In Austria schnapps is said to be made from every fruit and berry you have heard of and every fruit and berry you haven’t. Schnapps, like eau-de-vie in France and grappa in Italy, is a clear, unaged distillate (about 40 proof) that is drunk after the meal. Often Austrian families proudly make their own schnapps from fruit they grow themselves, and it’s frequently a delicious, relatively mild liqueur. In restaurants in Austria you’ll also find hundreds of handcrafted, limited-production, very expensive versions made by individual winemakers and artisanal distillers. Plum is the most common flavor, but more intriguing perhaps are schnapps made from elderberries, quince, juniper, apricots, cherries, blueberries, blackberries, and rowanberries from the mountain ash tree.
In Australia (and sometimes in South Africa), the grape syrah is known as shiraz. Why so? In the 17th century, French Huguenots (many of whom were religious refugees) brought syrah from France to South Africa, and from there it was brought to Australia. By the 1830s, Australian explorers were also bringing syrah in directly from France. In France, syrah is known by a number of colloquial names (serine, serinne, sira, etc.). Most scholars think the name shiraz is a corruption of one of these aliases. Frustratingly, many wine articles continue to reproduce the erroneous legends that syrah/shiraz somehow came from the Iranian city of Shiraz, the Greek island of Syra, or the city of Syracuse in Sicily. All false. Today, of course, shiraz is Australia’s most famous red wine, and it can be a spellbinding rich blockbuster of a wine, although rarely as gamey as syrahs from Washington State or from the northern Rhône.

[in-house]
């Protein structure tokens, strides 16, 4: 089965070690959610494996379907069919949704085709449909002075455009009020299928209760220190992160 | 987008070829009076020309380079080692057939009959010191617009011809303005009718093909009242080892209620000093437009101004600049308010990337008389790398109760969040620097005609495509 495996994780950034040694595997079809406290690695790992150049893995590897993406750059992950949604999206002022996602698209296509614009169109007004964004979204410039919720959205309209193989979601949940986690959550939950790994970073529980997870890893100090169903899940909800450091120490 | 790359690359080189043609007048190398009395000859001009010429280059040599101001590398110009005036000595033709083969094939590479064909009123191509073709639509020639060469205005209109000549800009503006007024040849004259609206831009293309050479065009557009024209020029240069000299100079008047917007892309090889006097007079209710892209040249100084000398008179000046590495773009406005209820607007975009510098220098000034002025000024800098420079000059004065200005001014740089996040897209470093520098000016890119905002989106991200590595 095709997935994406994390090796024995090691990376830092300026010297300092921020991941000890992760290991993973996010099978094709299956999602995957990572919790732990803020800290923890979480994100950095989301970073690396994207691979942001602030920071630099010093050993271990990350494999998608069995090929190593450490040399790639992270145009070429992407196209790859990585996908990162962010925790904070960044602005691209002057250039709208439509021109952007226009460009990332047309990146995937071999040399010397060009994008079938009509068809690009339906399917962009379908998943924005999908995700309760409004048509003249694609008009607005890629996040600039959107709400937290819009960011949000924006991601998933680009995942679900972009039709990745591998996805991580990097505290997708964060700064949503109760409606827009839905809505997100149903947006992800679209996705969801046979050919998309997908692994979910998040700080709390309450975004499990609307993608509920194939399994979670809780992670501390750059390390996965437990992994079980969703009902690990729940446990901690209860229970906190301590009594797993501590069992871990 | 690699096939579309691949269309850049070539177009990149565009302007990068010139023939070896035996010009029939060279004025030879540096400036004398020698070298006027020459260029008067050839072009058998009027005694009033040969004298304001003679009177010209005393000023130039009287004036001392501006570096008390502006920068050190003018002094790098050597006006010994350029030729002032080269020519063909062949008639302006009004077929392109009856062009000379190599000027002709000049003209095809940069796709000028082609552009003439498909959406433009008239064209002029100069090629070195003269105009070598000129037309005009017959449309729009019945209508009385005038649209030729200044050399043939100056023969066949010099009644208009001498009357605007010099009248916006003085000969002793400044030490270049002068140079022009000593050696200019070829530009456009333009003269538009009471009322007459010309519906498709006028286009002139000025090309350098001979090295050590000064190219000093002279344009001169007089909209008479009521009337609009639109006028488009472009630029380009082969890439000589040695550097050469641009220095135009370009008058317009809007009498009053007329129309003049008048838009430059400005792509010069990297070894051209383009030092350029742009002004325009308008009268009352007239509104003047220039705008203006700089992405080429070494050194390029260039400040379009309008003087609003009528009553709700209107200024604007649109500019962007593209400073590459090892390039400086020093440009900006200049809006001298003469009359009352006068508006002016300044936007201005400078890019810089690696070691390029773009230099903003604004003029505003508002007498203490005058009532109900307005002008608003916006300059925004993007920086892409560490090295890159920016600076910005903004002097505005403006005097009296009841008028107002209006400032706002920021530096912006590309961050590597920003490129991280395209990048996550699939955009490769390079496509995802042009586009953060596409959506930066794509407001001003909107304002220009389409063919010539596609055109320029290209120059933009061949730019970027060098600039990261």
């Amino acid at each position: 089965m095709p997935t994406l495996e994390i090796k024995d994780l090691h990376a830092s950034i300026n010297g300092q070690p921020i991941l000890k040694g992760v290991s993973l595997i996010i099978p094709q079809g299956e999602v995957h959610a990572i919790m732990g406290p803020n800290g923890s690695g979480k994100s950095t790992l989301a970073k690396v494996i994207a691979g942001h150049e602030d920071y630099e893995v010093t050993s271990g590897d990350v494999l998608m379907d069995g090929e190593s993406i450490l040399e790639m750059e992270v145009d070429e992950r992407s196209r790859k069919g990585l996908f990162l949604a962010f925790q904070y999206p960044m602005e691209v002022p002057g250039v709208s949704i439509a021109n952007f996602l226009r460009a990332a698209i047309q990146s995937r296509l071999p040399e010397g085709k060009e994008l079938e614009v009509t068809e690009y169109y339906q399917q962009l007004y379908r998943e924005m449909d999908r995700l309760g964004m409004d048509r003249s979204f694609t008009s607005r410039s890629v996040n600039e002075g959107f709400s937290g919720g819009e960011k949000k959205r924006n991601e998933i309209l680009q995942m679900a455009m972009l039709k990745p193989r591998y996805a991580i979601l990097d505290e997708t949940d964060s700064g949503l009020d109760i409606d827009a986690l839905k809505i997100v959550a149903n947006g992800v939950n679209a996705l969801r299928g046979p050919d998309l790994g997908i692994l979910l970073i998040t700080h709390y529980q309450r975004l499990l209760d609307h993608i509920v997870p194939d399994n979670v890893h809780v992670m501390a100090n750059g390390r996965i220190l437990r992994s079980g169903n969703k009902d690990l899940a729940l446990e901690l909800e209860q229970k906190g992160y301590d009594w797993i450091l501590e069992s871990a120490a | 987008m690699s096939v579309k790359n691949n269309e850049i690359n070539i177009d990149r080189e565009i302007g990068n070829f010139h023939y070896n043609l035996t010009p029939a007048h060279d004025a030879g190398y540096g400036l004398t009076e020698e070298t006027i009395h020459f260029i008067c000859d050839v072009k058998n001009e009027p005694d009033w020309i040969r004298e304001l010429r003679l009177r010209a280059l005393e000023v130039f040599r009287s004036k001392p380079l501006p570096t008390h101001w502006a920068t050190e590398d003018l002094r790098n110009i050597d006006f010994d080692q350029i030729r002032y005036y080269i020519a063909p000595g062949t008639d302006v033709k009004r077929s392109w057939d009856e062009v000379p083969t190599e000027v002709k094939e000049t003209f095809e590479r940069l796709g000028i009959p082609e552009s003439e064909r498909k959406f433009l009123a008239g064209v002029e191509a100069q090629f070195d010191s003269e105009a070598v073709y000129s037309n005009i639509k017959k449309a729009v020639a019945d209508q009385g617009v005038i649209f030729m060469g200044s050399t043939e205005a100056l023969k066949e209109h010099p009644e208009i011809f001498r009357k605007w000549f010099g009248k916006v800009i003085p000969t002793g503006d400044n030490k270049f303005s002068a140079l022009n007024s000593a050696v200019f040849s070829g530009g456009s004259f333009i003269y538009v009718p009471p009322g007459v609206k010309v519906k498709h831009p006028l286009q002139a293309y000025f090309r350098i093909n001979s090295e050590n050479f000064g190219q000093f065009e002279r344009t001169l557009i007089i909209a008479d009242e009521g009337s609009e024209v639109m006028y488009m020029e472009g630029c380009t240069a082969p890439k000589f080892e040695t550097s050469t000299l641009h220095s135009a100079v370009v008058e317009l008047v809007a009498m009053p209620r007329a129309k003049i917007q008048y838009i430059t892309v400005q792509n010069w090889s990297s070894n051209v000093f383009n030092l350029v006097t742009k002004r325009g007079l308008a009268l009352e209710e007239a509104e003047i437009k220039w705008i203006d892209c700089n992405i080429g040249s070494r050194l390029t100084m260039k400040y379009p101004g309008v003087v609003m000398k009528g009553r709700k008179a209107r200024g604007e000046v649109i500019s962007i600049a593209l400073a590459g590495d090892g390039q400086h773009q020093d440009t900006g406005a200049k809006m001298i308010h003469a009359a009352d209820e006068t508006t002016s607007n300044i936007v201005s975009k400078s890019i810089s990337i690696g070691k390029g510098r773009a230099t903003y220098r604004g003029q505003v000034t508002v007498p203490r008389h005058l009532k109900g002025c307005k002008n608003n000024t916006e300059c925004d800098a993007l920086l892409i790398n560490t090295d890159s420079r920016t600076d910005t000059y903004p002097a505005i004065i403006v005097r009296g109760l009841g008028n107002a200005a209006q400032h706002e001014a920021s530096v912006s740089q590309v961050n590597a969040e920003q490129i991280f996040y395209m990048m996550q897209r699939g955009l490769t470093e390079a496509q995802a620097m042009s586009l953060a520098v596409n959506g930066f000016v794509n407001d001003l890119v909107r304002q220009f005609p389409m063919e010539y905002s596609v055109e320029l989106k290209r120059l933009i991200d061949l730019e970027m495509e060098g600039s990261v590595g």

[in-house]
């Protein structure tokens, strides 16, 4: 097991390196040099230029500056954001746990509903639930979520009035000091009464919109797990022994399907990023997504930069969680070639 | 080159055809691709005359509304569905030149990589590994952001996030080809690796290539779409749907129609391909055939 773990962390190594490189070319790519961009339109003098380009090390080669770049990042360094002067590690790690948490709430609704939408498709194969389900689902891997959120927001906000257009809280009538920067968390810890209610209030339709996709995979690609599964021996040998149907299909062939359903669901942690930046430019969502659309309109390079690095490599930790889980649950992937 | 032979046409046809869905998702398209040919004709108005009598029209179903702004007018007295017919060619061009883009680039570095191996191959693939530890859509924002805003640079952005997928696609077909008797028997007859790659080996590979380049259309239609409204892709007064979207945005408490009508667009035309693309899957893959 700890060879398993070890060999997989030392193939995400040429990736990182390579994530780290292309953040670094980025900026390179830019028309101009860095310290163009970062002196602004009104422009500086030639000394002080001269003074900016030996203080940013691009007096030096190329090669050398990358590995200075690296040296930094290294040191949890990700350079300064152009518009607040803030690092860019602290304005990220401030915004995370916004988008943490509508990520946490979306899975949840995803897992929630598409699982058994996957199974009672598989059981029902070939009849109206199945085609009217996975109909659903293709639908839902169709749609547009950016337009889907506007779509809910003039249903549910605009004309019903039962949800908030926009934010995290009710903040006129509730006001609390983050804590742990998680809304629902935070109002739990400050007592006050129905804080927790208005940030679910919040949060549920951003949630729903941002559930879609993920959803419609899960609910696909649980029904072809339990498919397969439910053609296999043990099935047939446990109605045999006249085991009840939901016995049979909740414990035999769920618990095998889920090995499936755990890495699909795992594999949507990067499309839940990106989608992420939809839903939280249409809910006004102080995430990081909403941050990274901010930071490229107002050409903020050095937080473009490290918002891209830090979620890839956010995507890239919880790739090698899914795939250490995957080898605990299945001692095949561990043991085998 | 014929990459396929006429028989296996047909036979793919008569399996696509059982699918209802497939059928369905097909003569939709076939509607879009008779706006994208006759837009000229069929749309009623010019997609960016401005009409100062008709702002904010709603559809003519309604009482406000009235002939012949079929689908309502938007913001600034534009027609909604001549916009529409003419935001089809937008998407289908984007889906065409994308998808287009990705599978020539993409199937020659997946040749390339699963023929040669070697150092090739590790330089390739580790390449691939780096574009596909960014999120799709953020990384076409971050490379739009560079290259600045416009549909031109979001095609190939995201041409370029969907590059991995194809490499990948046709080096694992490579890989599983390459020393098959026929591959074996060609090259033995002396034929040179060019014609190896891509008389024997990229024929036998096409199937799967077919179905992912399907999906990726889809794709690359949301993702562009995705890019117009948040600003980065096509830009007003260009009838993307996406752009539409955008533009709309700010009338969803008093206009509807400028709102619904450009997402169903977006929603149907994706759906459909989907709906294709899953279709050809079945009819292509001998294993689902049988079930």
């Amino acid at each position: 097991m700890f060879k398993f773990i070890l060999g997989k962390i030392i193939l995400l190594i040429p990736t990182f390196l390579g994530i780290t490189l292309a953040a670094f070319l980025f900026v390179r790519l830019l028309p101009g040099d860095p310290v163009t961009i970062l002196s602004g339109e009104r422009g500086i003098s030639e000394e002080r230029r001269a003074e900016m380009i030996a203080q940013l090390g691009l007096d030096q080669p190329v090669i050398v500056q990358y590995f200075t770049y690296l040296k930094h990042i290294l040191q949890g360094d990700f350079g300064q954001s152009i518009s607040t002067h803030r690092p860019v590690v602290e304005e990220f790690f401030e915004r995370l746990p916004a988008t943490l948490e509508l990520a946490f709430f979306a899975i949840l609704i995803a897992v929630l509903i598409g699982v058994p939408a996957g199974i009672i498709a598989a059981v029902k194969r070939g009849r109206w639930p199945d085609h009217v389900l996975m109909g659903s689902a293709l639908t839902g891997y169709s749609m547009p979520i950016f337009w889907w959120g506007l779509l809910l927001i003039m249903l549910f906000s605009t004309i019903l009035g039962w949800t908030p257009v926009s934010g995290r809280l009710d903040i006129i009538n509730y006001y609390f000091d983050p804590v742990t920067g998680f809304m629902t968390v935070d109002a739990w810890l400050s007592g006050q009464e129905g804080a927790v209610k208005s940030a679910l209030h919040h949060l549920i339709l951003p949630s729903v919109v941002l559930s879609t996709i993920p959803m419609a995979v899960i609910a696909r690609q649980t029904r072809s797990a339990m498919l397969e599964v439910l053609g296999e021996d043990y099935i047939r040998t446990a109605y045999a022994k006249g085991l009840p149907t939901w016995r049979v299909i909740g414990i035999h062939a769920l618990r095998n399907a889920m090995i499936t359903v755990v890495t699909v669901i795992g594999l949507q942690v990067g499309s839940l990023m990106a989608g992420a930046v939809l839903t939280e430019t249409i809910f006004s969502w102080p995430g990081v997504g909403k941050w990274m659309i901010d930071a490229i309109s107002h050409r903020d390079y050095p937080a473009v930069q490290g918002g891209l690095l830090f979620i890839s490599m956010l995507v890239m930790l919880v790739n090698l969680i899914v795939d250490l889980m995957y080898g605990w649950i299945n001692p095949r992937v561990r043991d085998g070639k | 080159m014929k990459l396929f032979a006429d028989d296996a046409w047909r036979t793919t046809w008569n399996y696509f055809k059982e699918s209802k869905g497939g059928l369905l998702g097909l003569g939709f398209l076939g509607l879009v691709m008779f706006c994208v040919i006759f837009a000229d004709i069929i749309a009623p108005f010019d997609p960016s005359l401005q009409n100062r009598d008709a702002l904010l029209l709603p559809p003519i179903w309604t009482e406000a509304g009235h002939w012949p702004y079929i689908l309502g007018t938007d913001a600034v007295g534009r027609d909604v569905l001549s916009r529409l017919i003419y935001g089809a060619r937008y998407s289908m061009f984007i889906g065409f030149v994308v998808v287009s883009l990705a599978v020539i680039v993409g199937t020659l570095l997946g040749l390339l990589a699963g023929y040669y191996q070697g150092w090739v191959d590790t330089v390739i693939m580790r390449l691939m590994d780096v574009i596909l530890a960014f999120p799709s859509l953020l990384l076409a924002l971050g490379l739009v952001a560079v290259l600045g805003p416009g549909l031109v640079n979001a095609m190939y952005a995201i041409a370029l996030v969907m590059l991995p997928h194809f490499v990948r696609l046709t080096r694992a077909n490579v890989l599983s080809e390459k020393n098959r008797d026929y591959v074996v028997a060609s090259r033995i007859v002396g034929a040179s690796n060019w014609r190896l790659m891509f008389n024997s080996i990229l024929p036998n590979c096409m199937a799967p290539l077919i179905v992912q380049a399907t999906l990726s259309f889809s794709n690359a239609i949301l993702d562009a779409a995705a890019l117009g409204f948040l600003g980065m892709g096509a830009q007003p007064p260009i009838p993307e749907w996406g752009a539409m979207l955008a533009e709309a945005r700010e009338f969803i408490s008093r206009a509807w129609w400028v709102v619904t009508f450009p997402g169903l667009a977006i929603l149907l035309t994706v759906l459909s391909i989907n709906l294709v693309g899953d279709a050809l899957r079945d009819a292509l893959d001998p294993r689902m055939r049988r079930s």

As you probably know, virtually all red wine grapes have white juice. One day, I found myself wondering why? I asked Carole Meredith PhD, the leading grapevine geneticist in the U.S. She explained: “The red grapes that have white juice are all varieties of Vitis vinifera, the European wine grape. These red grapes have color pigment in the berry skin, but not in the berry pulp. As to why, one can only speculate. The skin color of the fruit presumably helps to attract birds or other fruit-eating animals, which will then disperse the seeds. There would be no adaptive advantage to also having pigment in the pulp, which is not visible. Red apple varieties, for example, have pigment in the skin but not in the pulp.” I thought: So that’s it. But Meredith went on, “Then again, look at plums – some have color inside and some don’t.” Hmmm.